Every facility faces ice and condensation contamination, even when it’s not visible. It lives inside the roof, walls and insulation where it is not visible. Most facility personnel don’t even realize it’s a problem until it comes to the surface. Many owners and directors refuse to even believe it’s a problem.

All the interlocking components that make up your facility—different building materials, climate, internal temperatures—work to create holes in the vapor barrier. When your building envelope allows condensation, food gets contaminated. And, with the new Food Safety Modernization Act (FSMA) already in force, the penalties will only increase.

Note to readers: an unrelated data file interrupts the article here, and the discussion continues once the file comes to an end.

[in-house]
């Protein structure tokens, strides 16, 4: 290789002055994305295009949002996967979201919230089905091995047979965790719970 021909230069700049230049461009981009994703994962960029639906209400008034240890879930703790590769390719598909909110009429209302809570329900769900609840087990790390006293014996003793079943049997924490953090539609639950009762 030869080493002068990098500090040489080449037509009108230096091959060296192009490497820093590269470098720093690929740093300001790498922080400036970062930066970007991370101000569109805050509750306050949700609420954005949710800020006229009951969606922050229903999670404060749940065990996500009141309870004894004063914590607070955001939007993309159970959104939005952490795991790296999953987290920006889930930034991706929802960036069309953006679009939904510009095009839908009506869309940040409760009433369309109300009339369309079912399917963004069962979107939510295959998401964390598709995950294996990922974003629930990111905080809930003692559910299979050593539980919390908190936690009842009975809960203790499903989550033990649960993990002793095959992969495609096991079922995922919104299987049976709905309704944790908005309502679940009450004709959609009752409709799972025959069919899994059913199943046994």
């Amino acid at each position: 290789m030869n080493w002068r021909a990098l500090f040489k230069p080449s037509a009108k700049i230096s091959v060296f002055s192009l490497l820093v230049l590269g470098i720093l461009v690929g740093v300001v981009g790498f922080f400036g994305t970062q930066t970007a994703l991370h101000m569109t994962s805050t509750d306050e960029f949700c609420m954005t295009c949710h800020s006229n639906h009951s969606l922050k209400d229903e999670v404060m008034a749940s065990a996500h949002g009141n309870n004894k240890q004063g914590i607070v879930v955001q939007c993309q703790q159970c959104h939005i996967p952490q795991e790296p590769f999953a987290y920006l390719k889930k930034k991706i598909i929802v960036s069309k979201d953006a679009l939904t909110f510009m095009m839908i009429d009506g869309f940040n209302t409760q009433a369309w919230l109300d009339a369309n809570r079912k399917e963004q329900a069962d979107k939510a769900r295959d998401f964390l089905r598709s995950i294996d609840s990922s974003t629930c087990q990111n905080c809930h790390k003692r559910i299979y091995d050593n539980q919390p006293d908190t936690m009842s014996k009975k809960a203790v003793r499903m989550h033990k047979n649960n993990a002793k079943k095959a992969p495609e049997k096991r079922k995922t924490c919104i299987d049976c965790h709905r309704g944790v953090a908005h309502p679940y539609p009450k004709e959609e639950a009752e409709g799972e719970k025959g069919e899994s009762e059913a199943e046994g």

It doesn’t have to be this way.

Understanding air movement
Though it may be invisible, the air around us is made up of tiny molecules of oxygen and nitrogen that move based on their temperature. Warm molecules jump around, colliding with one another in an energized frenzy. Cold molecules are more relaxed, moving with less energy and colliding less often. This is the starting point in understanding how air flows from one area to another.

Those fast-moving particles don’t want to stay in one place. As air warms, the particles rise, and as it cools, they fall. Because nature hates a vacuum, whenever warm air does rise, cold air moves in to replace the air that just left. This cycle continues endlessly across the face of the earth and is impacted by geography, moisture, population density and even the rotation of the earth.

Understand vapor drive, ice buildup and condensation